A long-time investor shares his 3 picks for tech stocks to bet on in these tough times for the market

A long-time investor shares his 3 picks for tech stocks to bet on in these tough times for the market

Dan Morgan, a senior portfolio manager at Synovus Trust, in an appearance on


Dan Morgan, senior portfolio manager at Synovus Trust

  • The stock markets have tanked lately, and tech stocks have been hit particularly hard.
  • Not long ago, betting on the biggest tech companies was a winning strategy, but no more.
  • Going into next year, investors are going to have to be more selective about their tech bets, said Dan Morgan, a longtime tech backer.
  • Morgan's advice: Bet on the cloud.

With the markets in turmoil, shedding loads of value seemingly by the day across the board, it's no longer a sure thing to bet on the tech sector or even its most prominent companies.

It used to be that investors could put some money in the famous FAANGs - Facebook, Apple, Amazon, Netflix, and Google parent company Alphabet - and be assured of doing well. But Apple and Google's stocks are down for the year, and Facebook's has fallen off a cliff. While both Amazon and Netflix's shares are still up for the year, they're way off their highs.

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What's more, Wall Street analysts are forecasting that the technology sector's profit growth rate will slow dramatically next year after being boosted by President Donald Trump's tax cut this year, said Dan Morgan, a long-time tech investor with Synovus.


Going into 2019, "you just have to be very discerning in the tech sector," said Morgan, a portfolio manager at Synovus Trust. He continued: "You have to do your homework and zero in on some of [the] trends."

So what's an investor to do? What are the big trends to watch?

Many tech sectors are looking uncertain right now, said Morgan. Although he's not predicting a recession next year, he does think economic growth will slow, and that will hit some areas harder than others.

The consumer sector in particular looks shaky right now, because many of the big companies face other obstacles in addition to a potential economic slowdown, he said.

Apple's stock, for example, is highly dependent on its ability to sell iPhones, and those sales have started to decline, he noted. Google and Facebook's business models, built around collecting highly personal information from consumers, have come under increasing scrutiny of late amid a series of privacy and other scandals.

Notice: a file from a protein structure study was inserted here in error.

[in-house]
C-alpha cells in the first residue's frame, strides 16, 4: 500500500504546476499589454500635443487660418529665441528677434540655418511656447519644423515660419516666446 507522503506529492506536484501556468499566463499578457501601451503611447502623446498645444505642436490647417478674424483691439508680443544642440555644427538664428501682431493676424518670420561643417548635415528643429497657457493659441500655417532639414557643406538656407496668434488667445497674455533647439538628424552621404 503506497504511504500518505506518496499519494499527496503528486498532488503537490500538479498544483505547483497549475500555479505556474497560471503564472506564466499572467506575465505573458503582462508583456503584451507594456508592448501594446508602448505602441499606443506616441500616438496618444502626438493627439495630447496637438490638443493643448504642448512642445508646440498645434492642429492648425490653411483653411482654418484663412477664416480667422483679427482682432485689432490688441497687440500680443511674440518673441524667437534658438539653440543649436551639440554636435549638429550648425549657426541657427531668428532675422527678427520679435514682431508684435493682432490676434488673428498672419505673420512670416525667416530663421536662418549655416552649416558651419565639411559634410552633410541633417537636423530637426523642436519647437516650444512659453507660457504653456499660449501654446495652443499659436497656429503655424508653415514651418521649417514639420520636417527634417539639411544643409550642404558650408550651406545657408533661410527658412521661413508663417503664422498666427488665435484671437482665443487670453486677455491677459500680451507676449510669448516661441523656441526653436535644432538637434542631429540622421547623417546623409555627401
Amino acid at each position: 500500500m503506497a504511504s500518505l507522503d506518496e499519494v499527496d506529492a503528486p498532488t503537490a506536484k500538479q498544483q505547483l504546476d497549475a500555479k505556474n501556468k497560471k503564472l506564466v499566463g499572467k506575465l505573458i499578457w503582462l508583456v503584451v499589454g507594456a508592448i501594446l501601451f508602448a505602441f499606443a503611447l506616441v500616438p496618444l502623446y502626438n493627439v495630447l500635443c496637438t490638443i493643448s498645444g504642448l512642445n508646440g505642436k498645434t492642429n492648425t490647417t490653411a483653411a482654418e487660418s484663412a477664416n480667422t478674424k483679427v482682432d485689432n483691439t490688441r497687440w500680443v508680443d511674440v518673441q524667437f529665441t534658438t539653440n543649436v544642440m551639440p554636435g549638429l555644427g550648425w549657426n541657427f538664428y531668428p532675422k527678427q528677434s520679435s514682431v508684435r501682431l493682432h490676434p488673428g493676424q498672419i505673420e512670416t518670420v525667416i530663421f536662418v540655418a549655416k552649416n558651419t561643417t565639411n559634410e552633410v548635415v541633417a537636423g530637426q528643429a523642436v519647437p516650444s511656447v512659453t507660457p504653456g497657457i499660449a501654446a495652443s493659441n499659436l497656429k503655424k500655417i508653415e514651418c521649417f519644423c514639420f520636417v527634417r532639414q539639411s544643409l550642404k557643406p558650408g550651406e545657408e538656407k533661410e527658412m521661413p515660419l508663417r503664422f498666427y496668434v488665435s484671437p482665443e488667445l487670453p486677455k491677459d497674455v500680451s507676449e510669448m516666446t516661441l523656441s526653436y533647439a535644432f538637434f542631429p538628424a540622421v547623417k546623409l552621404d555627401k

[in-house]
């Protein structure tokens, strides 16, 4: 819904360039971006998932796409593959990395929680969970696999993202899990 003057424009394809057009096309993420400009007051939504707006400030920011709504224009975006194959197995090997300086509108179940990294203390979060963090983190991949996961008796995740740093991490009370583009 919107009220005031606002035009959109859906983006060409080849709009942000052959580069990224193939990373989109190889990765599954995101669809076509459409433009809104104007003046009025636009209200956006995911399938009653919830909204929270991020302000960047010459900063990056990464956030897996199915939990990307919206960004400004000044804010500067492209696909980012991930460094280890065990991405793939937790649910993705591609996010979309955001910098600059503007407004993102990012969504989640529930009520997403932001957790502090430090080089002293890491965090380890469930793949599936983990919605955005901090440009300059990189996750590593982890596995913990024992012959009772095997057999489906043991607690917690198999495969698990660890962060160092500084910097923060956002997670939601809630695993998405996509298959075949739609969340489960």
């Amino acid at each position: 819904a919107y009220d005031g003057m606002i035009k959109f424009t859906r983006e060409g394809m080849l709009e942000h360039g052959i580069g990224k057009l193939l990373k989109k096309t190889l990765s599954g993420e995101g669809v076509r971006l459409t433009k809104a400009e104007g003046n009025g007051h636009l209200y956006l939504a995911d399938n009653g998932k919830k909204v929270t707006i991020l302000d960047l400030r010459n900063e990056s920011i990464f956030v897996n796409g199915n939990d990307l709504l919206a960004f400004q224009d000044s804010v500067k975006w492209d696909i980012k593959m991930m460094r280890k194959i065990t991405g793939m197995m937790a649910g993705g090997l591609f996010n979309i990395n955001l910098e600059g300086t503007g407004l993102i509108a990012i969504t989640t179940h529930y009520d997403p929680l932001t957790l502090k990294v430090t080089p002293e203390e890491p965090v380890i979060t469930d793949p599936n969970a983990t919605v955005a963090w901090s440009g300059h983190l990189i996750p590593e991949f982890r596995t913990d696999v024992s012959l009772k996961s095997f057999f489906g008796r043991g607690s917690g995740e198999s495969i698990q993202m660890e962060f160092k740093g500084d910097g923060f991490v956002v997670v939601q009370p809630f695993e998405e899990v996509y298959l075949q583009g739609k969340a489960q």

Netflix and Amazon's stocks and businesses have held up, but both look to be the exceptions in the consumer technology sector that prove the rule, he said.

So Morgan's advice is to look to the cloud.

Spending on cloud services is growing at a rapid rate as businesses of all sizes increasingly shift their technology spending to them and away from their own data centers, Morgan said. The industry will soon see a $10 billion windfall from the US Defense Department, which is planning to move some of its own computing infrastructure to the cloud as part of its Joint Enterprise Defense Infrastructure (JEDI) program, he noted.

"That's an area that's still very strong," he said.

In fact, he thinks the prospects for the area are so good, his theme or 2019 is "roll into the cloud."


With that in mind, here are Morgan's top picks in tech going into 2019:




Salesforce is the leading company in the software as a service (SaaS) sector, which is not only the one of the fastest growing areas in tech, it's one of the fastest-growing even in the rapidly advancing area of cloud services, Morgan said. The SaaS industry is expected to grow at a compounded annual rate of 33% a year from 2017 to 2022, he said. The overall cloud market is expected to grow by 17% a year over that period.